From talking to event planners who have used BusyConf, we’ve noticed that one of the hardest parts of managing an event is marketing it. While the best way to market your event depends on who your target market is, what type of event you’re planning, and even the location of the event, the basic guidelines remain the same. Here are some event marketing dos and don’ts to help get you started.
Share information on speakers, sessions, and tracks, as much as you can. Attendees want to know exactly what they’re in for, and giving them a good amount of information on the event will help them make informed decisions on whether or not they want to attend your event.
No one likes spam. Sending a bunch of emails to potential attendees with generic and non personal content isn’t likely to convince them to attend your event. In fact, it’ll probably ruin any chance you had of turning them into attendees.
Facebook ads let you target your ideal attendees by location, occupation, age, and other factors. While advertising on Facebook may seem expensive, setting you’re daily limit to $5 - $10 lets you experiment until you find out what works best for you.
Bad websites, hidden information, and long registration processes make it hard on attendees. If someone wants to attend your event, or wants to find information on your event, make it easy for them to do so. Be transparent with information and use tools that simplify things for attendees.
Some things that cause attendees to abandon the registration page include long multi-page registration processes, slow registration pages, and no support for buying multiple tickets at the same time. We built BusyConf to make it easier for attendees. In fact, 88% of events using BusyConf sell out.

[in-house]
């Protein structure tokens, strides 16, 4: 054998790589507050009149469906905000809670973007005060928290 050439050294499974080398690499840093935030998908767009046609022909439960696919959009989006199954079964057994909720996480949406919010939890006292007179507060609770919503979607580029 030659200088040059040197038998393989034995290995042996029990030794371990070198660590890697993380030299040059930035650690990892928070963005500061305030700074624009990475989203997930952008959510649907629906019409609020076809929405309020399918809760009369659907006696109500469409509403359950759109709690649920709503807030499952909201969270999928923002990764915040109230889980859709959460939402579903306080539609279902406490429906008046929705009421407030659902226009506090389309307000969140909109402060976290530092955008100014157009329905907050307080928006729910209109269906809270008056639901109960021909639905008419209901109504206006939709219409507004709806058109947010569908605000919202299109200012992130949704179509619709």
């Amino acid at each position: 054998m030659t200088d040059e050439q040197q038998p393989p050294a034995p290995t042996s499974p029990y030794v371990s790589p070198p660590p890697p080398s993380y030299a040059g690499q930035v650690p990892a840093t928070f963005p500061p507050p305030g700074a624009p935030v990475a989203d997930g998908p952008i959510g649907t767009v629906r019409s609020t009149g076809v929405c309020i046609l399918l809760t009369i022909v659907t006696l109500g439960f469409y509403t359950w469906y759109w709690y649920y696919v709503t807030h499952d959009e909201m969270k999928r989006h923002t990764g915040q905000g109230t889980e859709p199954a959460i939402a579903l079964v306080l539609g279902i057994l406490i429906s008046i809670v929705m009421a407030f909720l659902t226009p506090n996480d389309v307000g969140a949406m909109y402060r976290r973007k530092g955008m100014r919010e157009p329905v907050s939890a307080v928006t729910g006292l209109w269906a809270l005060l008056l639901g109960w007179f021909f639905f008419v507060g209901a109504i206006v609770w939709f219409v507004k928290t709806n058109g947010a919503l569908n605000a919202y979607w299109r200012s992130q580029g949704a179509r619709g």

Blogging is the single best thing you can do to market your event. You can blog about your event, your industry, what you do, and what you know. Just start blogging. Once you’re blogging consistently, you can start writing content that appeals to your attendees.
If you’re target market consists of pharmaceutical exectuvies, then Pinterest probably isn’t the best social network to pour time and effort into. Find out which networks your target market uses and focus on that.
Especially if your event is a business, medical, or educational conference. If you’re running a professional event, chances are you’re ideal attendees use LinkedIn, which makes LinkedIn the top social network to focus on when marketing your event.
Niches are good. Don’t waste time and effort trying to market to people who wouldn’t benefit from attending your event. Engineering students probably don’t want to attend a law conference, and for good reason. They simply would not benefit much by attending the event. Marketing is about providing value, and chasing after the wrong people makes it hard to do so.
Services like EventCommercials and PowToon make it possible for anyone to make a video to promote their event. Hiring a professional isn’t necessary. With simple tools available, there is no excuse for not using video to promote your event. Videos are shared more than any other type of content, and for obvious reasons. Videos are easily digestible and communicate information effectively.
Marketing is about providing value. This doesn’t mean promoting your event anywhere you can. Sometimes the best way to market an event is by not mentioning it at all, and instead focusing on adding value to a discussion. Share your opinion or curate content with a focus on actually being helpful. Of course it’s necessary to plug your event every now and then, but providing value should come first.
If you don’t track website visits and interactions using Google Analytics or something similar then it’s hard to see the benefits of blogging and using social media. Tracking interactions gives you actionable statistics you can use to improve your event marketing efforts. BusyConf lets you integrate with Google Analytics so you can see just how much traffic you’re getting and where it’s coming from. Statistics help you make data driven decisions when optimizing your marketing efforts.
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